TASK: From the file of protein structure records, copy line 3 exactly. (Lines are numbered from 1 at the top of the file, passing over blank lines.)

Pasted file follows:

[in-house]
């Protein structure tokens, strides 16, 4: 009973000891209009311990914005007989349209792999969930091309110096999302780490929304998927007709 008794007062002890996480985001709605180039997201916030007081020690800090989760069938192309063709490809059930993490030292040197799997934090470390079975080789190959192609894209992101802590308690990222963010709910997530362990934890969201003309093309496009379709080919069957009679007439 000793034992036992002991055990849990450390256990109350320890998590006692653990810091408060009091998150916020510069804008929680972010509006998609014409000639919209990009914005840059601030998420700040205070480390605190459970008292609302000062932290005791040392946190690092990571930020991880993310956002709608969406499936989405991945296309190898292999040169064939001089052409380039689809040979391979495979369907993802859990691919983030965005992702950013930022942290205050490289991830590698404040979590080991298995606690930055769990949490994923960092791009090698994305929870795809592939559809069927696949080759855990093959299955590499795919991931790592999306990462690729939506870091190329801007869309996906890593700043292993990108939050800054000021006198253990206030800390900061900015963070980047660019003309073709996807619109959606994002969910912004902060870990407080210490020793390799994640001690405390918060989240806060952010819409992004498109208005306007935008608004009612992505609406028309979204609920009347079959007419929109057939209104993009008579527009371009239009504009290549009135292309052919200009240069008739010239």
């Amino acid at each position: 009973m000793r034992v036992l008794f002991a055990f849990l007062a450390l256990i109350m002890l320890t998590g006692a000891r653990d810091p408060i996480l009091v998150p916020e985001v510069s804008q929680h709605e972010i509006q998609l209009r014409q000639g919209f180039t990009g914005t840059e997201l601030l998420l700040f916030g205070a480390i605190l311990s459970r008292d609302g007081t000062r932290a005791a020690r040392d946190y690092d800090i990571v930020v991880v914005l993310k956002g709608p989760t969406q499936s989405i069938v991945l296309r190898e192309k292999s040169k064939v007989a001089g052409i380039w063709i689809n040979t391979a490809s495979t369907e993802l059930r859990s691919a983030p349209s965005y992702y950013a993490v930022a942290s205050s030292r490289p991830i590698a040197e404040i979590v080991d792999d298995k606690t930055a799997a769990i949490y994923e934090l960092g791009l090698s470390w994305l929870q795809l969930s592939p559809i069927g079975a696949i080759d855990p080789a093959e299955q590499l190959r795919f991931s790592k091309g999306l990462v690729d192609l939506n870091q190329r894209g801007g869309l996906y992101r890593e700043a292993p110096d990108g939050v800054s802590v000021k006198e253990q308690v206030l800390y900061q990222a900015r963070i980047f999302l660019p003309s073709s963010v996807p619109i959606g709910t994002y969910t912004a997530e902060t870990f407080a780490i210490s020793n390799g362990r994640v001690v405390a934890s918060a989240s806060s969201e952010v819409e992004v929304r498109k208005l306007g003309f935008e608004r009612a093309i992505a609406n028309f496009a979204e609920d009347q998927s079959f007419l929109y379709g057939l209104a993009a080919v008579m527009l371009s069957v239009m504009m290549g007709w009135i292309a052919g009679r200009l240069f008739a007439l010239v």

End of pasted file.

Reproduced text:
């Amino acid at each position: 009973m000793r034992v036992l008794f002991a055990f849990l007062a450390l256990i109350m002890l320890t998590g006692a000891r653990d810091p408060i996480l009091v998150p916020e985001v510069s804008q929680h709605e972010i509006q998609l209009r014409q000639g919209f180039t990009g914005t840059e997201l601030l998420l700040f916030g205070a480390i605190l311990s459970r008292d609302g007081t000062r932290a005791a020690r040392d946190y690092d800090i990571v930020v991880v914005l993310k956002g709608p989760t969406q499936s989405i069938v991945l296309r190898e192309k292999s040169k064939v007989a001089g052409i380039w063709i689809n040979t391979a490809s495979t369907e993802l059930r859990s691919a983030p349209s965005y992702y950013a993490v930022a942290s205050s030292r490289p991830i590698a040197e404040i979590v080991d792999d298995k606690t930055a799997a769990i949490y994923e934090l960092g791009l090698s470390w994305l929870q795809l969930s592939p559809i069927g079975a696949i080759d855990p080789a093959e299955q590499l190959r795919f991931s790592k091309g999306l990462v690729d192609l939506n870091q190329r894209g801007g869309l996906y992101r890593e700043a292993p110096d990108g939050v800054s802590v000021k006198e253990q308690v206030l800390y900061q990222a900015r963070i980047f999302l660019p003309s073709s963010v996807p619109i959606g709910t994002y969910t912004a997530e902060t870990f407080a780490i210490s020793n390799g362990r994640v001690v405390a934890s918060a989240s806060s969201e952010v819409e992004v929304r498109k208005l306007g003309f935008e608004r009612a093309i992505a609406n028309f496009a979204e609920d009347q998927s079959f007419l929109y379709g057939l209104a993009a080919v008579m527009l371009s069957v239009m504009m290549g007709w009135i292309a052919g009679r200009l240069f008739a007439l010239v």